Teacher Is Uncomfortable With Female Co-Worker's Flirting — HR Was There But Laughed & Clapped At The Inappropriate Comments

What happens when it's a woman making unwanted advances?

woman making man uncomfortable Lopolo, New Africa, Dean Drobot / Shutterstock

When a co-worker starts flirting with you, it can make for an uncomforatable experience, especially if the feelings aren't mutual. You still have to see them on a daily basis and hope that your interactions don't become awkward.

Unfortunately for one man, his female co-worker's pursuit made getting through the day an unsettlling experience. Feeling overwhelmed and uncomfortable, the male teacher turned to Reddit for clarity and advice.


The male teacher says his female co-worker's unwanted flirting is becoming uncomfortable.

After she found out he was single, the flirting ramped up, and what most would consider fun and friendly was actually intrusive. Admittedly, he could have just ignored it, but the students seem to have caught wind of her behavior and it's taken a turn for the worse.

It's unclear whether she talked to the kids about her crush, but he confessed, "now students are talking about how they 'ship' us" — and that's where it gets more complicated.

male teacher says female coworker's flirting making him uncomfortablePhoto: Reddit


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He deflected and refocused the kids on their school work, but admitted that dealing with students regularly telling him "you and Ms. Smith would make a great couple" makes him feel "icky."

He turned to his online audience to advise him on whether he should pull the woman aside and deal with the situation directly or reach out to Human Resources. But his ultimate fear was that his concerns would be met with dismissal simply because he is a male complaining of unwanted female attention.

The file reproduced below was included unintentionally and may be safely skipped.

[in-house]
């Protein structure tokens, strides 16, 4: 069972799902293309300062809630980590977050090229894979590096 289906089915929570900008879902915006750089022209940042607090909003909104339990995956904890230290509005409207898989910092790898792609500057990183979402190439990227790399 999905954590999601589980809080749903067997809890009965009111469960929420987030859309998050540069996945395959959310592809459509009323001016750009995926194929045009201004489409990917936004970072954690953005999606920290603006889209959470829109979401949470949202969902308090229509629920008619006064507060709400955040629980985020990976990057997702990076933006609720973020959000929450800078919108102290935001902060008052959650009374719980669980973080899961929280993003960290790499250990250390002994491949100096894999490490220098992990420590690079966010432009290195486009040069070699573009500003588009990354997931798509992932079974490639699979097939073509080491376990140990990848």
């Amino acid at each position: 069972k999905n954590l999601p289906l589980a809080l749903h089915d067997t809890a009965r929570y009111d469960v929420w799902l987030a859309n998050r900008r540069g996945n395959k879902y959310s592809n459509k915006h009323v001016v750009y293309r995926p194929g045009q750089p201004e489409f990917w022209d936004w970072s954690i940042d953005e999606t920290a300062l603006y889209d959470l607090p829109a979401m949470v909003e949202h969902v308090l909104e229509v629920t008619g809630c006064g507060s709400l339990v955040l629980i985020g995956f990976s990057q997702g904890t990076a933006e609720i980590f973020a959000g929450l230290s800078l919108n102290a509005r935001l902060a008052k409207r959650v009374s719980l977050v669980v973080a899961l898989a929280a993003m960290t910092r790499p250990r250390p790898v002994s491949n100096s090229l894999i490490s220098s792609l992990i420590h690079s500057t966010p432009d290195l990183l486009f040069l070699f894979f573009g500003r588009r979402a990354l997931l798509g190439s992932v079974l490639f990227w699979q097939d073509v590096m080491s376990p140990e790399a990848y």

His fears of being dismissed became a reality during an HR attended staff meeting. 

Not only did "Ms. Smith" announce to the entire school staff that he looked "fit," but she went so far as to "hoot" at him, adding "show us that cake."  


The HR person and a representative from the union witnessed the entire incident and "laughed along with her and clapped." Understandably mortified, he lamented, "I hardly think I am being unreasonable about feeling uncomfortable here."

But despite comments on the post that the man was making a mountain out of a molehill, men also have the right to say no to sexual harassment. And if what he says is true, this man is being sexually harrassed by his co-worker


If a woman was exposed to a similar situation, everyone would be up in arms. Instead of laughing and assuming she is flattered by the compliments, they would gather around to protect her from the innappropriate behavior.

Sadly, the situation is much different when the unwelcome flirting is from a woman towards a man.

According to the National Sexual Violence Resource Center, 41% of men in the U.S. have been subjected to some form of sexual harassment, but it is often overlooked because of societal perceptions. And according to Marriage.com, it's not uncommon for men to be told they are being too sensitive and have their concerns overlooked. 

But not being believed or feeling like they can't speak up can have a detrimental impact to their mental and physical health. Depending on the severity of the case, instances of PTSD, anxiety, and even sexual dysfunction have been documented.

If you are experiencing sexual harassment at work, and HR is aware but has ignored it, document the incidents and take your issue to the Equal Employment Opportunity Commission (EEOC). It's likely that you are not being taken seriously due to your gender.


You may also wish to seek counseling to overcome the negative impact on you and find legal assistance if necessary to hold the company and the culprit accountable. 

RELATED: Woman Harassed At The Gym By Man Who Says God Told Him To Talk To Her About The Bible — 'I'm Severely Uncomfortable'

NyRee Ausler, SHRM-SCP, SPHR is a writer and author from Seattle, Washington. She covers workplace issues using the experience garnered over two decades of working in Human Resources and Diversity, Equity, and Inclusion.